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(EDITORIAL from Korea Times on June 6)

2018/06/06 09:37

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Minimum wage hike

Moon's pledge keeps triggering concerns over job cuts

President Moon Jae-in's economic policies have triggered much controversy, particularly the hourly minimum wage. The Moon administration raised the minimum wage to 7,530 ($7) won per hour this year, a 16.4 percent hike from 6,470 won in 2017. President Moon has pledged to raise the minimum wage to at least 10,000 won by 2020.

It is hard to contest the need to raise the minimum wage when considering the need to support low-income earners who are struggling with rising living costs. The business sector, however, has raised concerns on rising labor costs, which is feared to affect their hiring plans and hurt employment.

Even a state-run think tank has raised the need to adjust the speed of the minimum wage hike under the Moon administration. The Korea Development Institute (KDI), a research institute under the Ministry of Strategy and Finance, warned against possible negative repercussions from raising the minimum wage at an excessive pace in a press conference Monday.

The KDI's latest report said a yearly 15 percent hike in the minimum wage to achieve the President's pledge of 10,000 won by 2020 will result in considerable job losses. It estimated with 15 percent hikes to the minimum wage over the next two years, there will be 96,000 job cuts in 2019 and 144,000 in 2020.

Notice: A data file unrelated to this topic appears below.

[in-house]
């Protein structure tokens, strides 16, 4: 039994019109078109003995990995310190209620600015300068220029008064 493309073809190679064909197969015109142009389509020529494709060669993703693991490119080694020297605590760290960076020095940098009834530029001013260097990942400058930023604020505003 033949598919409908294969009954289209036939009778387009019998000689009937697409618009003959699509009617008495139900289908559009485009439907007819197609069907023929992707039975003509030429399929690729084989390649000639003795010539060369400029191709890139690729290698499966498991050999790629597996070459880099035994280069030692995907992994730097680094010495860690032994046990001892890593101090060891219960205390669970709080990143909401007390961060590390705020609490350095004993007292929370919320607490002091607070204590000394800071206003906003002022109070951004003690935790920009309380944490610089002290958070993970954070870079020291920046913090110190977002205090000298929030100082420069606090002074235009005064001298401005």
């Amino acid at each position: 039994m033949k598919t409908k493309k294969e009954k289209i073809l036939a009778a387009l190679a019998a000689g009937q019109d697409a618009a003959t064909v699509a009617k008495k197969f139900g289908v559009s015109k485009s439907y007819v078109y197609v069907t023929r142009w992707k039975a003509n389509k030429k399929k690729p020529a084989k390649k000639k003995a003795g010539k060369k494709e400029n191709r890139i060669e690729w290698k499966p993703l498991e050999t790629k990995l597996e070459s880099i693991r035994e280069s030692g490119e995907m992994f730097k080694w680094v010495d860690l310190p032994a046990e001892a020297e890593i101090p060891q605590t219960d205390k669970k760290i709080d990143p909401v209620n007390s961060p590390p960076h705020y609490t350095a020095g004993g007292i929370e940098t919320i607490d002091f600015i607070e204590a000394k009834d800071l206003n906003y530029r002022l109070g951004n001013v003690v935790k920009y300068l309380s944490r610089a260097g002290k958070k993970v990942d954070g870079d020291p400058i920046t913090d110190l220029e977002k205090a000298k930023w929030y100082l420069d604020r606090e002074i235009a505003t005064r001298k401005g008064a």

The problem is that the President and Cheong Wa Dae seem to have an overly optimistic view of the minimum wage hike. President Moon said recently during a Cabinet meeting that much of the working population had benefited from his so-called income-led growth initiative and the minimum wage increase. But there is a discrepancy in the President's view and what is actually happening. The latest Statistics Korea report showed the monthly average income of the bottom 20 percent income bpokesman Kim Eui-kyeom even blamed past governments for Korea's protracted economic slump, marked by falling national income and low economic growth. But blaming past governments only undermines the public's belief in the incumbent administration to deal with the job crisis and the widening income disparity. racket had dropped 8 percent year-on-year to 1.28 million in the January to March period.

The KDI report should be a reminder for the Moon administration to check the feasibility of the President's minimum wage hike and make adjustments to deal with adverse effects.

(END)

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